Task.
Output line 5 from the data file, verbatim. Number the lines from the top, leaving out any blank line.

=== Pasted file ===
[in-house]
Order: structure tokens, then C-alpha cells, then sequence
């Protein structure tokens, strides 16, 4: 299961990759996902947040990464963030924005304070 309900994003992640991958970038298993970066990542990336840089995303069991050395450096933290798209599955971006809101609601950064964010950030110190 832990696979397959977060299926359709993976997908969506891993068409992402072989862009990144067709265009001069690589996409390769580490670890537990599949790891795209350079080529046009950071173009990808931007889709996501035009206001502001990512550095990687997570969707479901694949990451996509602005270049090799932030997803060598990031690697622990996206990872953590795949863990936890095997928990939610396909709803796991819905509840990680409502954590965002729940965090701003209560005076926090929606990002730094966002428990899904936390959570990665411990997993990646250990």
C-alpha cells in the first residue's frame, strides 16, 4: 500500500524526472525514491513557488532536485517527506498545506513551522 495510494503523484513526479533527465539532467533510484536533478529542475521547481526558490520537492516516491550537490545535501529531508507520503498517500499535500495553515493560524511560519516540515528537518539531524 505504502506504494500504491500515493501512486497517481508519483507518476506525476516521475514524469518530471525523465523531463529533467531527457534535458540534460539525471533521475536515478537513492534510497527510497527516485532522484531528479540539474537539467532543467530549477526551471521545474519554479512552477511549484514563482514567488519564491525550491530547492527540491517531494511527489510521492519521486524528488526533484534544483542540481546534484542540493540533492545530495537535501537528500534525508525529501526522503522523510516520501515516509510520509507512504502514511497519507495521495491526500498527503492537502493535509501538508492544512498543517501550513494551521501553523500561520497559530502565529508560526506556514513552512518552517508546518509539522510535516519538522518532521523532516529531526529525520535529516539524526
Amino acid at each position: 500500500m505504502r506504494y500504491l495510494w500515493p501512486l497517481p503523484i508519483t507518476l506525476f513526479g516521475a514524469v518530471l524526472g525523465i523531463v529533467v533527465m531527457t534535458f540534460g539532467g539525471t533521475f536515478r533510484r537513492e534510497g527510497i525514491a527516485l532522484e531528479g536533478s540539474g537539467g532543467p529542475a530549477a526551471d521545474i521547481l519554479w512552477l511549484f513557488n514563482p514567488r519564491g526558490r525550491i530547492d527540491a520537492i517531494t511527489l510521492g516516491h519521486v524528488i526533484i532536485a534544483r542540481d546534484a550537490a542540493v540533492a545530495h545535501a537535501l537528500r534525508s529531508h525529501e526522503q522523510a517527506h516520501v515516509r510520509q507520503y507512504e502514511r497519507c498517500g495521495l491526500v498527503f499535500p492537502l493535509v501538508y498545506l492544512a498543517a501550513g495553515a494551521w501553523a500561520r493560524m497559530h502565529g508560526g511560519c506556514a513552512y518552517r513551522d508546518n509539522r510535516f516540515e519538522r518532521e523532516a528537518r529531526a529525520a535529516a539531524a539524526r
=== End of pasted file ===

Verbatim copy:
Amino acid at each position: 500500500m505504502r506504494y500504491l495510494w500515493p501512486l497517481p503523484i508519483t507518476l506525476f513526479g516521475a514524469v518530471l524526472g525523465i523531463v529533467v533527465m531527457t534535458f540534460g539532467g539525471t533521475f536515478r533510484r537513492e534510497g527510497i525514491a527516485l532522484e531528479g536533478s540539474g537539467g532543467p529542475a530549477a526551471d521545474i521547481l519554479w512552477l511549484f513557488n514563482p514567488r519564491g526558490r525550491i530547492d527540491a520537492i517531494t511527489l510521492g516516491h519521486v524528488i526533484i532536485a534544483r542540481d546534484a550537490a542540493v540533492a545530495h545535501a537535501l537528500r534525508s529531508h525529501e526522503q522523510a517527506h516520501v515516509r510520509q507520503y507512504e502514511r497519507c498517500g495521495l491526500v498527503f499535500p492537502l493535509v501538508y498545506l492544512a498543517a501550513g495553515a494551521w501553523a500561520r493560524m497559530h502565529g508560526g511560519c506556514a513552512y518552517r513551522d508546518n509539522r510535516f516540515e519538522r518532521e523532516a528537518r529531526a529525520a535529516a539531524a539524526r